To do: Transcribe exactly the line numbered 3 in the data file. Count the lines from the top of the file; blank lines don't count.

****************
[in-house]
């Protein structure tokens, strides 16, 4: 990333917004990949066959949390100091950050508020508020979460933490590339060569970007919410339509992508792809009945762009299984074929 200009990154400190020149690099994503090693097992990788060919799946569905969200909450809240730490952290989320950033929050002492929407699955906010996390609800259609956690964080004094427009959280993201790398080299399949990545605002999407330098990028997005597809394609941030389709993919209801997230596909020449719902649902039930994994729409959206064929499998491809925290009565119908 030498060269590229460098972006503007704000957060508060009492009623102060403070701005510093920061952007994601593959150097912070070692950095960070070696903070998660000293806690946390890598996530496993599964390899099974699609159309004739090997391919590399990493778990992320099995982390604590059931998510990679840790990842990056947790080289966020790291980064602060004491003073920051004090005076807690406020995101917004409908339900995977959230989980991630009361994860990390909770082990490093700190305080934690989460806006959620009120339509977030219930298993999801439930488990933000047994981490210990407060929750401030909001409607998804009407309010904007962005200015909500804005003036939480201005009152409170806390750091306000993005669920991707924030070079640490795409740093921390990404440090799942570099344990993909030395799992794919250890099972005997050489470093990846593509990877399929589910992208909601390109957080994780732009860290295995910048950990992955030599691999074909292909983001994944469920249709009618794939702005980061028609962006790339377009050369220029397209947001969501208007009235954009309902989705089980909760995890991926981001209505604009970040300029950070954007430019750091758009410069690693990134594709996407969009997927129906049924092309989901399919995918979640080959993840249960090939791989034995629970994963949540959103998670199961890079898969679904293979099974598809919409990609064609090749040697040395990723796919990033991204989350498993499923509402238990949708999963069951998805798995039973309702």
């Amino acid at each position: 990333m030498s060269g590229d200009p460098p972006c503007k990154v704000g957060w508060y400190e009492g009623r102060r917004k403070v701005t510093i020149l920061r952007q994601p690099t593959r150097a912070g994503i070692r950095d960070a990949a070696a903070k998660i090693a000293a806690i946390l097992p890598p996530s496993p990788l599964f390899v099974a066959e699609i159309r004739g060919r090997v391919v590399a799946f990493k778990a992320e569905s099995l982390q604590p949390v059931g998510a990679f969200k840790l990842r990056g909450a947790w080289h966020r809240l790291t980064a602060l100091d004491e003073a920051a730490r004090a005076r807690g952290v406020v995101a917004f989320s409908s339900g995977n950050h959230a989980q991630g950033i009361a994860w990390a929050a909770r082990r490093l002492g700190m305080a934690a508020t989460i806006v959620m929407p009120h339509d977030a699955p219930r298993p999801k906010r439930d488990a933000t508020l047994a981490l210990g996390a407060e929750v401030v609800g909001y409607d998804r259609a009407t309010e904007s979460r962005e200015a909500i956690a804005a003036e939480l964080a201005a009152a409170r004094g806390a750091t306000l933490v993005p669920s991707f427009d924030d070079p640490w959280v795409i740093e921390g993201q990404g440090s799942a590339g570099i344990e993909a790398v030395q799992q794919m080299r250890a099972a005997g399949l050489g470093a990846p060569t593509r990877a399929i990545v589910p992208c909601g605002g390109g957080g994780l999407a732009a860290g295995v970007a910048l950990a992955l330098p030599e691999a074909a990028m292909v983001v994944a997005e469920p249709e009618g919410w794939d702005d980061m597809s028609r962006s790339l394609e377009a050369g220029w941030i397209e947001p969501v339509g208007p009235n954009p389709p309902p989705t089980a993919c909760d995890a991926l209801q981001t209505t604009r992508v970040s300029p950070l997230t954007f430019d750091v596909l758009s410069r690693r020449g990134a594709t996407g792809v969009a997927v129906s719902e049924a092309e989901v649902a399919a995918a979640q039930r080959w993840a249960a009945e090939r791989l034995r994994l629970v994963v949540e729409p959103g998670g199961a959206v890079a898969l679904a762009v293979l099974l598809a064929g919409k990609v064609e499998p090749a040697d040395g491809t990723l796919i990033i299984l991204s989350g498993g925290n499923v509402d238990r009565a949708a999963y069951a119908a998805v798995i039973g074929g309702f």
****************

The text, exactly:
């Amino acid at each position: 990333m030498s060269g590229d200009p460098p972006c503007k990154v704000g957060w508060y400190e009492g009623r102060r917004k403070v701005t510093i020149l920061r952007q994601p690099t593959r150097a912070g994503i070692r950095d960070a990949a070696a903070k998660i090693a000293a806690i946390l097992p890598p996530s496993p990788l599964f390899v099974a066959e699609i159309r004739g060919r090997v391919v590399a799946f990493k778990a992320e569905s099995l982390q604590p949390v059931g998510a990679f969200k840790l990842r990056g909450a947790w080289h966020r809240l790291t980064a602060l100091d004491e003073a920051a730490r004090a005076r807690g952290v406020v995101a917004f989320s409908s339900g995977n950050h959230a989980q991630g950033i009361a994860w990390a929050a909770r082990r490093l002492g700190m305080a934690a508020t989460i806006v959620m929407p009120h339509d977030a699955p219930r298993p999801k906010r439930d488990a933000t508020l047994a981490l210990g996390a407060e929750v401030v609800g909001y409607d998804r259609a009407t309010e904007s979460r962005e200015a909500i956690a804005a003036e939480l964080a201005a009152a409170r004094g806390a750091t306000l933490v993005p669920s991707f427009d924030d070079p640490w959280v795409i740093e921390g993201q990404g440090s799942a590339g570099i344990e993909a790398v030395q799992q794919m080299r250890a099972a005997g399949l050489g470093a990846p060569t593509r990877a399929i990545v589910p992208c909601g605002g390109g957080g994780l999407a732009a860290g295995v970007a910048l950990a992955l330098p030599e691999a074909a990028m292909v983001v994944a997005e469920p249709e009618g919410w794939d702005d980061m597809s028609r962006s790339l394609e377009a050369g220029w941030i397209e947001p969501v339509g208007p009235n954009p389709p309902p989705t089980a993919c909760d995890a991926l209801q981001t209505t604009r992508v970040s300029p950070l997230t954007f430019d750091v596909l758009s410069r690693r020449g990134a594709t996407g792809v969009a997927v129906s719902e049924a092309e989901v649902a399919a995918a979640q039930r080959w993840a249960a009945e090939r791989l034995r994994l629970v994963v949540e729409p959103g998670g199961a959206v890079a898969l679904a762009v293979l099974l598809a064929g919409k990609v064609e499998p090749a040697d040395g491809t990723l796919i990033i299984l991204s989350g498993g925290n499923v509402d238990r009565a949708a999963y069951a119908a998805v798995i039973g074929g309702f």